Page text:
As we reported in a previous white paper, the U.S. Department of Labor (DOL) recently published a Notice of Proposed Rulemaking (NPRM) to alter and expand the Family and Medical Leave Act’s provisions relating to military family leave and leave provisions relating to airline flight crew members. Due to the high level of interest in the proposed rule and DOL’s “desire to obtain as much information about its proposal as possible,” the comment period was extended through April 30, 2012.
Here is a brief summary of the proposed changes to the FMLA regulations.
Family military leave
- Expands coverage for military caregiver leave to include care for covered veterans with a serious injury or illness.
- Creates a flexible, three-part definition for serious injury or illness of a veteran.
- Allows nonmilitary physicians to certify need for leave
- Includes the statutory amendment’s limitation on coverage to care for veterans to veterans who have been discharged within the 5 preceding years.
- Expands military caregiver leave to cover serious injuries or illnesses that result from the aggravation of a preexisting condition in the line of duty for both active duty servicemembers and covered veterans.
- Extends qualifying exigency leave to include employees whose family members serve in the regular armed forces (in addition to the National Guard and reserves).
- Expand qualifying exigency leave for rest and recuperation from 5 to 15 days.
- Adds the new statutory requirement that the employee’s family member be deployed to a foreign country. (Note: this requirement applies to National Guard, reserves, and regular armed forces members).
Airline flight crew amendments
- Implement a new special minimum “hours of service” eligibility requirement for airline flight crew employees.
- Allow airline flight crew employees to meet the hours of service eligibility requirement if they have worked or been paid for not less than 60 percent of the applicable total monthly guarantee and have worked or been paid for not less than 504 hours during the 12 months prior to their leave.
- Allow employers to track intermittent or reduced schedule FMLA leave in the smallest increments used by an employer’s payroll system, so long as it is 1 hour or less. Disallows use of varying increments of time.
- Limit the employer’s ability to delay reinstatement where it is physically impossible for the employee to return to his or her job in the middle of his or her shift (i.e., flight attendants) to only the most limited circumstances to avoid abuse of the exception.
The comments are in …
Comments on the proposed regulations ranged from approving (a few) to outright condemnation. Said Mike Aitken, vice president for government affairs at the Society for Human Resource Management (SHRM), the organization was “disappointed that the agency chose to alter provisions unrelated to these legislative changes and that were carefully considered by the agency in 2008.”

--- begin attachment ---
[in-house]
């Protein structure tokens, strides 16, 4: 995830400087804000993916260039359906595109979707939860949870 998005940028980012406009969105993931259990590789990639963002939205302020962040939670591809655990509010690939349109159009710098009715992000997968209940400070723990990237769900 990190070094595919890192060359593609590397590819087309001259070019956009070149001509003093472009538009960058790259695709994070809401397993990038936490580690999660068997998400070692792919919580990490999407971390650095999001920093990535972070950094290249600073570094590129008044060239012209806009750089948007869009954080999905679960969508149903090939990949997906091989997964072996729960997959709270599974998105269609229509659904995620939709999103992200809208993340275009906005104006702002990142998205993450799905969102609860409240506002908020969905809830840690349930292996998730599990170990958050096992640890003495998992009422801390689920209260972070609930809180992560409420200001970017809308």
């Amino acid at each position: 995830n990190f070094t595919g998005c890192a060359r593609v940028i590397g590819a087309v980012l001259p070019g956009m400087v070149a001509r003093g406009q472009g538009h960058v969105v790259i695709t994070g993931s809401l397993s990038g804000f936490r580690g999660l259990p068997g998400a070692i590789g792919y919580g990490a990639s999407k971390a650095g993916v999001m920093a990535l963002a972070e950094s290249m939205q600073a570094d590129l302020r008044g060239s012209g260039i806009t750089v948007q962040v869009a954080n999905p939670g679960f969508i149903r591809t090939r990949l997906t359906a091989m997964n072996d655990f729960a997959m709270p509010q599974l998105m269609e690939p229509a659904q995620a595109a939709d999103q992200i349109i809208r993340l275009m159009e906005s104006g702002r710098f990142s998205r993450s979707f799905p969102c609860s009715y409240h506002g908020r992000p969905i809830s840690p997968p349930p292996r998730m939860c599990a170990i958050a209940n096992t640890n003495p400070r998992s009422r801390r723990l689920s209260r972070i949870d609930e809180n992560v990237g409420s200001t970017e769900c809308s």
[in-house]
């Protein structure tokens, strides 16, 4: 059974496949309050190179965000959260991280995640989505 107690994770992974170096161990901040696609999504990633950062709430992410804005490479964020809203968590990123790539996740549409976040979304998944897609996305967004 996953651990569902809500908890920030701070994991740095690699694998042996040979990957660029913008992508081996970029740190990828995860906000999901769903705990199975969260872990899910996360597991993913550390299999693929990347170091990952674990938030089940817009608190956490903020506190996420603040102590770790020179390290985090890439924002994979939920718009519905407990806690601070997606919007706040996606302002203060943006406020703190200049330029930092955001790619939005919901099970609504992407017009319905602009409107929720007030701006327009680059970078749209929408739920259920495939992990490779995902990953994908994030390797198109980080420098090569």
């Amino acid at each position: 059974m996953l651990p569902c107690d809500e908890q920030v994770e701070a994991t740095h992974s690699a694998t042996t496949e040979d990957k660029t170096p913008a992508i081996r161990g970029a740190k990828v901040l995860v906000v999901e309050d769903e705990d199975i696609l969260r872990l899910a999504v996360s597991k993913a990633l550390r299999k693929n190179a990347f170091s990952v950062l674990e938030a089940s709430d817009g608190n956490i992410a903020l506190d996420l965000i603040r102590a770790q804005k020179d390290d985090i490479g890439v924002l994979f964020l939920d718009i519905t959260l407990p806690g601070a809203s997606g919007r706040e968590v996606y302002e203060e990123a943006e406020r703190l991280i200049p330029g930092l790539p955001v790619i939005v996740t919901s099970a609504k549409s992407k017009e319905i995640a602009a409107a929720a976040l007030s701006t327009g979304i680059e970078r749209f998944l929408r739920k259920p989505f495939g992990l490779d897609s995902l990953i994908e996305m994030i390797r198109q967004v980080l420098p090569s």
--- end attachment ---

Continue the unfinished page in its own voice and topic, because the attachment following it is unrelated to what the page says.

Most notably, reaction to the proposed changes for tracking intermittent leave was hostile, at best. Comments submitted by SHRM noted that the proposed changes to intermittent leave tracking were “misguided and should be withdrawn.”
SHRM registered its concern that the proposed regulations were DOL’s “attempt to roll back certain employer-supported provisions” that were made to the regulations just 4 years ago. The proposed changes to intermittent leave tracking would “eliminate an employer’s flexibility to maintain a policy intended to discourage tardy arrivals by tracking leave in 1-hour increments,” said SHRM.
WorldatWork (a human resources organization) also objected to the proposed changes to intermittent leave tracking based on numerous studies conducted by the organization that demonstrated a high level of difficulty in administering intermittent leave.
As a result, WorldatWork also requested that DOL “maintain the maximum amount of flexibility for employers in administering intermittent leave, including maintaining the provision allowing for varying increments at different times of the day or shift.”
With regard to DOL’s proposal to limit an employer’s ability to delay reinstatement where it is physically impossible for an employee to return to his or her job in the middle of his or her shift (i.e., flight attendants), the reaction was overwhelmingly negative.
SHRM asked DOL to leave the regulations alone, saying that “the physical impossibility provision has not been in existence long enough to develop a meaningful track record,” and the organization was “unaware of any misuse of this provision.”
WorldatWork agreed, citing a 2012 survey the organization conducted that revealed that respondents had very little experience with the physical impossibility rule—only 7 percent of respondents reported that they work in an organization that had used the provision.
WorldatWork would also like further clarification from DOL regarding when FMLA protection is triggered where an individual takes a non-FMLA leave for an FMLA-qualifying purpose that commenced before the date the employee satisfied the eligibility provisions (12-month rule), but after satisfying the 1,250 hour rule. Additional clarification is needed in regard to how leave time is counted against that employee’s FMLA entitlement.
What happens next?
The period for public comment on the proposed rule closed on April 30, 2012. Generally, the agency allows for at least 90 days to consider the comments and formulate responses to be included in the preamble to the final rule.
As a result, we do not anticipate that a final rule would be issued before August 2012, at the earliest. It is more likely that any final rule would be issued even later this year.
Proposed rule resources